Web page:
Wain: Industrial-era agriculture and food have become a major source of gas emissions tied to global warming and other forms of environmental decline. One of the best long-term solutions to re-stabilizing food production lies in ecological restoration, particularly by better managing and rehabilitating what ultimately brought forth terrestrial life on earth: the “soil carbon sponge.” Today, the soil’s contribution to the terrestrial-atmospheric carbon cycle—building on a balance of carbon inputs through photosynthesis and outputs through plant and animal respiration—is a fundamental feature of life and renewal.
Alternative agriculture and food offer a largely untapped opportunity to reduce emissions, while increasing carbon sequestration.
How many farmers have you reached to date? How many are you hoping to reach within the next 3 years?
Wain: Our work has benefitted close to 3,000 farming families in the Amazon, Andes, and cloud forest. Over the next three years, our primary goal is to deepen our impact with farmers who we are already working with to drive systems change at the landscape level. So, although the number of families who benefit from our work is important, we are currently developing more sophisticated indicators to measure change and impact at depth, not just breadth. That said, we do expect that over the next three years, our work will reach another 1,000-2,000 families.
What are some of the biggest challenges you anticipate in continuing to help farmers scale and bring products to market?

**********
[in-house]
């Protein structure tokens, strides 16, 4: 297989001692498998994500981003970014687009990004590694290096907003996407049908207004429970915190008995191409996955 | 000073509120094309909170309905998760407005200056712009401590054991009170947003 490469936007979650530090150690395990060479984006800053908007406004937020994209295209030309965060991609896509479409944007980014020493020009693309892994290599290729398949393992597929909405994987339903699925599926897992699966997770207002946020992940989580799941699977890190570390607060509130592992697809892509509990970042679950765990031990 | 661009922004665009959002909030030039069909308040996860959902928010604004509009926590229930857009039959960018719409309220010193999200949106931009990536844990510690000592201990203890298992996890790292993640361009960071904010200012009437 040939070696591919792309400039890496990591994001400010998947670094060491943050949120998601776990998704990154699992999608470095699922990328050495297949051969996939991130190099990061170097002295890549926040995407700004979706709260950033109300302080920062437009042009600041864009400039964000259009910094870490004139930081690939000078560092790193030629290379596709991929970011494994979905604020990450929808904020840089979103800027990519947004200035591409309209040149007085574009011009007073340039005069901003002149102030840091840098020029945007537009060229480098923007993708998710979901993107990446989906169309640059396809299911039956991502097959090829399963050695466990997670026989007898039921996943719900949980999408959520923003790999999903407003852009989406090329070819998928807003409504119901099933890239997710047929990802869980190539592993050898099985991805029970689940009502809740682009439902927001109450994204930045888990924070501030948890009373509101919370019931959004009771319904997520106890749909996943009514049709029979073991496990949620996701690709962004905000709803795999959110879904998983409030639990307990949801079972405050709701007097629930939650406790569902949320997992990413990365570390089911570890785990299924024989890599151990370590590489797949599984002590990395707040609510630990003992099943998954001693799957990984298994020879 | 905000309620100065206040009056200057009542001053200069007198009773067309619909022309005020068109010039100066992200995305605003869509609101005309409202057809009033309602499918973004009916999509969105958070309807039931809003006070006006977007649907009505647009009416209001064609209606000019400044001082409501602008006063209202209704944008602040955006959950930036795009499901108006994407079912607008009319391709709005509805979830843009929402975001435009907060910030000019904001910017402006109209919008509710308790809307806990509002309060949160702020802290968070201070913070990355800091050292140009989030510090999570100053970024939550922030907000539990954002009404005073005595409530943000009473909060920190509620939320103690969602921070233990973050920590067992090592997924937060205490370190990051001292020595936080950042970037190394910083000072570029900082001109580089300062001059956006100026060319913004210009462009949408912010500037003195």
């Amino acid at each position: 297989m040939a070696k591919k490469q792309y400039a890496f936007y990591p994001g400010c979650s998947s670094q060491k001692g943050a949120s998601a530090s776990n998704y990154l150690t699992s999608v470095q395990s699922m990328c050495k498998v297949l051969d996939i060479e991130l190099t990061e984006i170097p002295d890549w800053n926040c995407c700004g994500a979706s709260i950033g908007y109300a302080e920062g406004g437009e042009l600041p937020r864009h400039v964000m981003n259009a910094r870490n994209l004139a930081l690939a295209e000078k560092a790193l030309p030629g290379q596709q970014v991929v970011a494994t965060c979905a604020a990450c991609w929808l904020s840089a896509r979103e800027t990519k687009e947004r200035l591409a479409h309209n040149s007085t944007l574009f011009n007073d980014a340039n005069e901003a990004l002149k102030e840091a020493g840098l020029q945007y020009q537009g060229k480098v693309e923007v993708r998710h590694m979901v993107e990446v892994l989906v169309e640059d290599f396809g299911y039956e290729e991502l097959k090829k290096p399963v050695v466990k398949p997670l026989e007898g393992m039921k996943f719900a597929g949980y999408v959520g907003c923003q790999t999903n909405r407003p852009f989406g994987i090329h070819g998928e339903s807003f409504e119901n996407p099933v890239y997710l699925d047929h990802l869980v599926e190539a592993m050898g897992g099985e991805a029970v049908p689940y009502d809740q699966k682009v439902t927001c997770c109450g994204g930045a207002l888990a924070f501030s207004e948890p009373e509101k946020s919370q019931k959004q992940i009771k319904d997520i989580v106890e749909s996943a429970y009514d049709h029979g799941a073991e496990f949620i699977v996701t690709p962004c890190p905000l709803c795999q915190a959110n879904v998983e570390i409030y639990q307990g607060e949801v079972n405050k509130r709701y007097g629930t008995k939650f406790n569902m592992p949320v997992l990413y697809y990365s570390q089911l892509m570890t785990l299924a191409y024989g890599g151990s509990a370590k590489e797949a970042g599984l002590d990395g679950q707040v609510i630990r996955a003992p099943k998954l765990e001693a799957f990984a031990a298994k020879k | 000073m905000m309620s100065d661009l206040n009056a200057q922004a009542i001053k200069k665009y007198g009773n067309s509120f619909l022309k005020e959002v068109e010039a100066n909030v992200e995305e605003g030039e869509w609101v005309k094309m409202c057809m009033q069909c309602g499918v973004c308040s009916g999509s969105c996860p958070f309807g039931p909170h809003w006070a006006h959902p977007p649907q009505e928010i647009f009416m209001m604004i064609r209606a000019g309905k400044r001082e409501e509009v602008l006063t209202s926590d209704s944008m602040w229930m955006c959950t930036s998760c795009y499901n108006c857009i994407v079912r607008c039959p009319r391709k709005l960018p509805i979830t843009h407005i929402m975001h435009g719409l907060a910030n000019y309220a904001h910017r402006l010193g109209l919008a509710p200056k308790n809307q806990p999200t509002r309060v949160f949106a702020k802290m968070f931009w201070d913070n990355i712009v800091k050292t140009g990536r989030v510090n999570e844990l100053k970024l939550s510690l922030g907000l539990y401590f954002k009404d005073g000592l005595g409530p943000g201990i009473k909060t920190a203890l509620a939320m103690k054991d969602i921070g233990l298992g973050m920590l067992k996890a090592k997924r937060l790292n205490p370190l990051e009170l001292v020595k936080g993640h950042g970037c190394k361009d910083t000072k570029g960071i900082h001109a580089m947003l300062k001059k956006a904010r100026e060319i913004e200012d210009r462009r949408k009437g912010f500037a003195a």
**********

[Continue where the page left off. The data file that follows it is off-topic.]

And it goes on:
Wain: I’d say that over the next three years, the main challenges are helping community enterprises maintain product quality and volumes to meet client requirements consistently. This requires strengthening local business management and food processing capacity and infrastructure.
Please share a story or two about an ALIADOS project and how it made a meaningful difference in a farmer’s life.
Wain: When ALIADOS arrived in San José de Minas with the goal to support farmers in overcoming the mancha morada plague, Daniel Valle was first in line to offer his farm as a demonstration plot. Daniel is the definition of a pioneer farmer who lives in the beautiful, secluded Andean town of San José de Minas, where he has farmed a variety of crops, including avocado, grains, and corn. However, it is organic goldenberry that has been his focus for the last four years because it had been very profitable until the plague.
Daniel has incorporated new forms of organic fertilizer and pest management into his goldenberry and has implemented new farming methods to combat the plague. Now Daniel’s curious and hard-working nature is starting to pay off–his latest goldenberry crop has yields that are 50% higher than last year. He is also an inspiration to other farmers, who are eagerly applying his learnings to their crops in the hopes of having the same results.
Another farmer we work with, Glenda Andy, is a long-time member of the Ally Guayusa Farmer Association and is perhaps the jolliest of the lot! Always laughing and smiling, she will offer you a cup of lemongrass tea, hibiscus ice cream, or a handful of candied peanuts as soon as you walk in the front door–all made by hand.
Glenda has a passion for trying new things, a trait that comes in handy as the Head of Processing for the association. Through trial and error, Glenda and the team produced six unique batches of lemongrass tea in order to satisfy two different customers’ needs. As soon as the first order came through, Glenda recognized the growing opportunity and took it upon herself to expand her lemongrass parcel from 20 to 100 plants.
How can people help support ALIADOS and its mission?
Wain: As a nonprofit, we rely on institutional grants and donations to support our work. We are grateful for any support, and anyone can donate through our website.
If you’re an organization and would like to learn more about our work or discuss a potential collaboration, please reach out to email@example.com.